Loose Lips

Child-Welfare Director Responds To City Paper Cover Story

For more than a year, I'd been reporting out my cover story on residential treatment centers in secret. I hung out with and interviewed a ward of the District. I spoke with advocates, scholars, and bureaucrats in places like Tennessee and Wisconsin. I spent a day learning about how troubled kids' cases are handled in Hampton, Va.

In each instance, I felt free to bring up the case of the city ward I'd been following.

I sympathized with Jumiya Crump, the then-16 year old I was chronicling. The other officials, the ones outside the District, did too. They were uniformly surprised that this teenager had relatives willing to take her in—and that she was nonetheless forced to live in a costly residential facility. As for the District officials actually in charge of her case? I wasn't allowed to talk to them about Jumiya.

You see, the District government only allows reporters to interview child-welfare kids under the strictest conditions. City minders would have to handpick the kids and they would have to sit in on the interviews. This might be the worst possible way to get an accurate read on one of the city's most troubled agencies.

Late Friday afternoon, a day after my piece ran, I'd heard that the D.C. Child and Family Services Agency (CFSA) had launched an investigation into who leaked information to me. So I called the agency to find out what was going. When I asked about this alleged leak case, the agency's spokesperson Mindy Good replied: "We'll get back to you."

About an hour later, CFSA Director Roque Gerald called me.

Gerald denied that there was any such leak investigation going on. But he did say he was looking into Jumiya's case. "I have done a top-to-bottom review," he said. "She is a child who is needing some real support." And that's all he would say.

Matthew I. Fraidin, an associate professor at UDC's David A. Clarke School of Law, sees the irony in Gerald's sudden top-down review: "While Jumiya's life was kept secret, she was ignored and mistreated in every imaginable way," he says. "This is not just about Jumiya.  There are thousands of children in D.C. foster care, and we don't know anything about any of them.  It is long past time for the D.C. Council to take the simple action that more than 20 states have taken: open Family Court and let children's stories be told."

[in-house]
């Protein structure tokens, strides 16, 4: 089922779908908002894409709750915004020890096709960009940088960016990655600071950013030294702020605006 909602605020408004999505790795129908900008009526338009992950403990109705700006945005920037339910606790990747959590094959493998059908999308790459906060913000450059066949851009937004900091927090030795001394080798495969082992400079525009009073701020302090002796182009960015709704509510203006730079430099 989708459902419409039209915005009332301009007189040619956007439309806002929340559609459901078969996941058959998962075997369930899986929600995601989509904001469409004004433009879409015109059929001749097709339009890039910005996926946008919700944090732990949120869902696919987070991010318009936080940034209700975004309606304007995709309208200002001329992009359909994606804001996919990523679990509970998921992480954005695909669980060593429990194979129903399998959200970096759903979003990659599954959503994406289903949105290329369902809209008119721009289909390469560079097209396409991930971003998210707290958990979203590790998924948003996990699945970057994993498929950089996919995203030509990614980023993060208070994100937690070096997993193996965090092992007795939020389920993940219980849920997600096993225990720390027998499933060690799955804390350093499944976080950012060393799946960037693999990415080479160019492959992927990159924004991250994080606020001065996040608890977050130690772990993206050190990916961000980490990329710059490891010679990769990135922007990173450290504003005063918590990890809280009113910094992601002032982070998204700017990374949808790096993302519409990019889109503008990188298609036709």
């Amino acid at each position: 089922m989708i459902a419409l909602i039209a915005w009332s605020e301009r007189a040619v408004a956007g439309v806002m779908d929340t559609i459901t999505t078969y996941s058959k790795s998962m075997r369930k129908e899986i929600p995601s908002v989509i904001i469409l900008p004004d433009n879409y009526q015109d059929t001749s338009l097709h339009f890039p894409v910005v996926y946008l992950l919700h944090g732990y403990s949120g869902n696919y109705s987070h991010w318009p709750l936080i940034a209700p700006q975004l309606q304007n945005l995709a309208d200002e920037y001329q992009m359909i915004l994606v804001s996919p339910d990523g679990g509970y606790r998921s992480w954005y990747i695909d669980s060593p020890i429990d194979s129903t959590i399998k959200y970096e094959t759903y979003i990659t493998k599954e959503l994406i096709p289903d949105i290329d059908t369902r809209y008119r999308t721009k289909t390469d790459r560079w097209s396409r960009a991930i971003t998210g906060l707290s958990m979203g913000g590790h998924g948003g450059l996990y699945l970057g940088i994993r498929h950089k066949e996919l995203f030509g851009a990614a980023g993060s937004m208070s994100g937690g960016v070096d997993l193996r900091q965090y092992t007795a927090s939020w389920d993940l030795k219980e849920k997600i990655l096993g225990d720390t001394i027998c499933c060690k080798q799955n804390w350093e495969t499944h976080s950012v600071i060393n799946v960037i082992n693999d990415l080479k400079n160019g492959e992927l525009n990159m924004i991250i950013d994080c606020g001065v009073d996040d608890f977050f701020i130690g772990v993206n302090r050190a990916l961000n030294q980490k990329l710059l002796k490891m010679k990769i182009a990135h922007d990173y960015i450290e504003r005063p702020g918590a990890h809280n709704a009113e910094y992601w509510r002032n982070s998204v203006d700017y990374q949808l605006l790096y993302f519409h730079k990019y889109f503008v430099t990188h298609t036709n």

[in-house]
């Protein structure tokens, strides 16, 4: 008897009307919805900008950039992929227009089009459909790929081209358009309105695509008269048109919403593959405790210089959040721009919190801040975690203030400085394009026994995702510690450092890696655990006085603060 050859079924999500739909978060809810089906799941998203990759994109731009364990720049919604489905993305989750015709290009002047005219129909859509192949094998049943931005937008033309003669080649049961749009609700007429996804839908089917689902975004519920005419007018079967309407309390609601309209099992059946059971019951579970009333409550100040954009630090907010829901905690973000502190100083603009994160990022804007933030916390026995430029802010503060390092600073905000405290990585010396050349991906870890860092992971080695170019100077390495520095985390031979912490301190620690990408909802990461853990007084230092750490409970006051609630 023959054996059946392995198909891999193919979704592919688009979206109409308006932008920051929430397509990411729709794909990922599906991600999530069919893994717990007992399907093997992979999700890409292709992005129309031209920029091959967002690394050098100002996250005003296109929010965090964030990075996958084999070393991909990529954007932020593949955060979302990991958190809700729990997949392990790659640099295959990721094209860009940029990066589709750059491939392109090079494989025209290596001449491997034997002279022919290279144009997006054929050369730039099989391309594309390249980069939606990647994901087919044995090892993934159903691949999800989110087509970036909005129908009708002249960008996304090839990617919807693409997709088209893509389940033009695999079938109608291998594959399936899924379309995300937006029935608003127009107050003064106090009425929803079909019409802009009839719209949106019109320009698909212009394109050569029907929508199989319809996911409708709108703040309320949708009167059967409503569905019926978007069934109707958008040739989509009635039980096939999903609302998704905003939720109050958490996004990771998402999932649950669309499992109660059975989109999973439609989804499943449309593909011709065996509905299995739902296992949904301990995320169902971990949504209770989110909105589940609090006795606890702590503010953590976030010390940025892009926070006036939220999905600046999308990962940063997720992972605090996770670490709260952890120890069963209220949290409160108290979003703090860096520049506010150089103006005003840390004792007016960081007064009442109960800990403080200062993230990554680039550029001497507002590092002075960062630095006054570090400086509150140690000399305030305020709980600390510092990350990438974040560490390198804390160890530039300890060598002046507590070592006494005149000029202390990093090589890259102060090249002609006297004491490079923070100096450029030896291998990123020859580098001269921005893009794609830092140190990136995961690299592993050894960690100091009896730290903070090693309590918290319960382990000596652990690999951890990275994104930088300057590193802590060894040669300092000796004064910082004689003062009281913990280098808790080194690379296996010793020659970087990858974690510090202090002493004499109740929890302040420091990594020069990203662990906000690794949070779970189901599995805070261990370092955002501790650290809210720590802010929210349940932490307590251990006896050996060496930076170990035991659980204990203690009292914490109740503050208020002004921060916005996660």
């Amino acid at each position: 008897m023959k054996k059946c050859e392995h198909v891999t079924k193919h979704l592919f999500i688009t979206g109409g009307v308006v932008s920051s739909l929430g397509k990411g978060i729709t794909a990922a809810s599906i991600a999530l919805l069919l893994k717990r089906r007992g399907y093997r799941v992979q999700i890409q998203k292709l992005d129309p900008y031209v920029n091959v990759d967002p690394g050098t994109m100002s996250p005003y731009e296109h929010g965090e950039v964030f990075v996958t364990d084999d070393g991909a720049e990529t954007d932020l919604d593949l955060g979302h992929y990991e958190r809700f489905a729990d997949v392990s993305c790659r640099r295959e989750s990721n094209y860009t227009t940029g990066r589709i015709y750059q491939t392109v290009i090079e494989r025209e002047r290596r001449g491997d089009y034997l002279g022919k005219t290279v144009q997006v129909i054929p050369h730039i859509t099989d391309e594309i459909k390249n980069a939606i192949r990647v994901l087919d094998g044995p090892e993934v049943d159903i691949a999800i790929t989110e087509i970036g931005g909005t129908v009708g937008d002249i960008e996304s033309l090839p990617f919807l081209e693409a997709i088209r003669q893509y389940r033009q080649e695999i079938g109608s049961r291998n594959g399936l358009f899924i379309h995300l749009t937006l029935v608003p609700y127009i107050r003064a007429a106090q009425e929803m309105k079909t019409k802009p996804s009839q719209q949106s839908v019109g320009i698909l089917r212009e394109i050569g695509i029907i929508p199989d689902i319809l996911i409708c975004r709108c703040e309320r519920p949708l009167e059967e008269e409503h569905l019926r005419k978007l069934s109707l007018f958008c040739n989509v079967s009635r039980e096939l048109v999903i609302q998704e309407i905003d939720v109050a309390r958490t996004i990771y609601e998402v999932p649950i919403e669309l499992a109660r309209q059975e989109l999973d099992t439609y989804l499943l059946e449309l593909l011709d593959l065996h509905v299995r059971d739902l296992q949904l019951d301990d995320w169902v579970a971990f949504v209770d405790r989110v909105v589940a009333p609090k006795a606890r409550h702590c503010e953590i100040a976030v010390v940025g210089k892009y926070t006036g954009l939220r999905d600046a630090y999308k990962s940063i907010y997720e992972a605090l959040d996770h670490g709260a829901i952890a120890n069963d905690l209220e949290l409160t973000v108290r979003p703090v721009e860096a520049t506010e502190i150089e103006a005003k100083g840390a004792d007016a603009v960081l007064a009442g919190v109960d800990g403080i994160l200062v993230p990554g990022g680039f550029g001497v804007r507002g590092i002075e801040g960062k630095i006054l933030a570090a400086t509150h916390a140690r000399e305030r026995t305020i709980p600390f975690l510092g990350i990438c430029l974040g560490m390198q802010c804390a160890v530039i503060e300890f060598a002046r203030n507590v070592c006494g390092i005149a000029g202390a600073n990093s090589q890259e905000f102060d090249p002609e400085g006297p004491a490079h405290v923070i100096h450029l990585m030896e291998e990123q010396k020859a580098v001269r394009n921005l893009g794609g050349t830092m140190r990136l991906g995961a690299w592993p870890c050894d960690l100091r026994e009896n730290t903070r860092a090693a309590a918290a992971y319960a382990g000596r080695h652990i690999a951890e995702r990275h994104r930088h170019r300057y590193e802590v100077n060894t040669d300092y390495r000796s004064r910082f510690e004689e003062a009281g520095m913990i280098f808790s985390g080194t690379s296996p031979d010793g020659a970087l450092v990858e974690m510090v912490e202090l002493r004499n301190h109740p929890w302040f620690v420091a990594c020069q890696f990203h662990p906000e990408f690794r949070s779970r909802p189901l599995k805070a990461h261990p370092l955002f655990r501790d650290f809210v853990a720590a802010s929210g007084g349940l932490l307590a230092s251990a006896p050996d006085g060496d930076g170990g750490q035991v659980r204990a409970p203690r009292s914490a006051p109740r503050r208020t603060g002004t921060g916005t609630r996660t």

Photograph by Darrow Montgomery.

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  • DC Resident

    Wow!!! Sad but True-
    Great Job once again Jason...! Please keep the hard hitting stories coming.

  • jholderbaum

    "There are thousands of children in D.C. foster care, and we don't know anything about any of them." There are thousands of young people like Jumiya in foster care across the U.S. being mistreated and ignored behind the veil of confidentialy. Thousands of infants stolen from mothers. Thousands of children exposed to sexual abuse in foster care. Thousands of children used in servitude in foster care. Thousands of children brutalized in foster care. How many murdered in foster care? I don't even know where to find those numbers. But I do know that if you google child+foster+death you can see their faces and read their stories. There are approximately 500,000 children in foster care nationwide. But there is no way to determine why they are there, if they even need to be there, why they are not in kinship care, whether their families were given due process under the law, whether any crime was committed... the list goes on, the questions remain unanswered because everything is hidden behind that damned veil of confidentiality. We need to open the family courts to the press and public for the sake of these children and all children and their families.

  • Zelda

    I'm an advocate for open government but I am perplexed by the law professor's lack of concern for confidentiality in these matters. Sure, someone is entitled to waive that confidentiality and I'm guessing that Mr. Cherkis got a legal waiver from her guardian. There are many ways to ensure oversight and transparency in actions of government and in these particular cases, the involvement of guardian ad litem, attorneys, the Courts and outside Court monitors create checks and balances. Perhaps Mr. Cherkis' future stories in this series will report where these people stood in her case since I'm sure that is also a story to tell. As a parent of minor children, albeit not kids who are involved in the child welfare system, I would want to have involvement in ensuring that discussions with reporters and Court personnel were made with appropriate protections - not the least my involvement or approval as the parent. Children in the child welfare system should not have FEWER privacy and confidentiality concerns than others.

  • OpenDCUp

    Agreed: "It is long past time for the D.C. Council to take the simple action that more than 20 states have taken: open Family Court and let children's stories be told."